By Joe Pulizzi published December 19, 2015

This Week in Content Marketing: Content Marketing Strikes Back

PNR_Episode109-01PNR: This Old Marketing with Joe Pulizzi and Robert Rose can be found on both iTunes and Stitcher.

In this special Star Wars-themed episode, Robert and I discuss what will happen to Airbnb’s stillborn Pineapple magazine and what marketers can learn from its challenges. Ad blocking is forcing publishers to ask hard questions about the role of the user experience in digital advertising; we offer our predictions on how this war for the hearts and minds of consumers will play out. Has content marketing lost its way? Ann Handley thinks so, and she offers a prescription to get it back on track. Finally, we analyze the significant challenges publishers face today, and how they need to rethink their business models to survive. Rants and raves include our thoughts on the Publicis reorganization, and how a small, savvy ice-cream shop became the official ice cream of Star Wars. We wrap up the show with a #ThisOldMarketing example from Star Wars comic books.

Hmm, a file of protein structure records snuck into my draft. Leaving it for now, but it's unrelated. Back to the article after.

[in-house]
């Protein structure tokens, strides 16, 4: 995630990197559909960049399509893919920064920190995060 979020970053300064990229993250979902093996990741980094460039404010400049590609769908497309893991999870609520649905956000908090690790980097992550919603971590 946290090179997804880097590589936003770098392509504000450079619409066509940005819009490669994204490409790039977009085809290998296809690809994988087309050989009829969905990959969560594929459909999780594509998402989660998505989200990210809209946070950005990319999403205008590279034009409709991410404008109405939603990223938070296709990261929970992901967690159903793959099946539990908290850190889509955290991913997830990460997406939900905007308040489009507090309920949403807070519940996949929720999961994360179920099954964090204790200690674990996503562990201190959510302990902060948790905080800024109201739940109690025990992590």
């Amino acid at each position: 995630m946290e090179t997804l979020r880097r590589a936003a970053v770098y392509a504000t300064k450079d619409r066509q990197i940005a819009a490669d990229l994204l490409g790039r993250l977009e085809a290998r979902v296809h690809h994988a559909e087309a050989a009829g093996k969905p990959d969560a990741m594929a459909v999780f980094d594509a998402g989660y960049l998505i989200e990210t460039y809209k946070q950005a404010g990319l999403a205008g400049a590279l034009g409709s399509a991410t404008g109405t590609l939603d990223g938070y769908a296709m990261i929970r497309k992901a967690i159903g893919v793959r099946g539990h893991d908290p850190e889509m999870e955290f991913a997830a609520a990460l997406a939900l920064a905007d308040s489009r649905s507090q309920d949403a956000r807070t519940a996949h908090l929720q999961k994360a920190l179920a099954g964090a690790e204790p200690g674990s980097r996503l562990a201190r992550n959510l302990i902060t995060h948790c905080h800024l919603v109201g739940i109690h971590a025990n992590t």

This week’s show

(Recorded live December 12, 2015; Length: 1:03:25)

Download this week’s PNR This Old Marketing podcast.

If you enjoy our PNR podcasts, we would love if you would rate it, or post a review, on iTunes.

1. Content marketing in the news

  • Here’s what happened to Pineapple – Airbnb’s print magazine (5:15): A year ago, Airbnb Inc. published the first issue of Pineapple, a quarterly print magazine designed for coffee tables in homes across the rental company’s expanding network. Four quarters later, however, the arts-and-culture magazine has printed only one issue. Instead, the company has recently been in talks with Hearst Corp. to launch a new magazine as a joint venture, The Wall Street Journal reports. Our take on this development? CMO Jonathan Mildenhall may have encountered some executional issues that couldn’t be overcome internally – hence the potential joint venture with Hearst, which has the manpower and expertise to produce such a high-quality publication.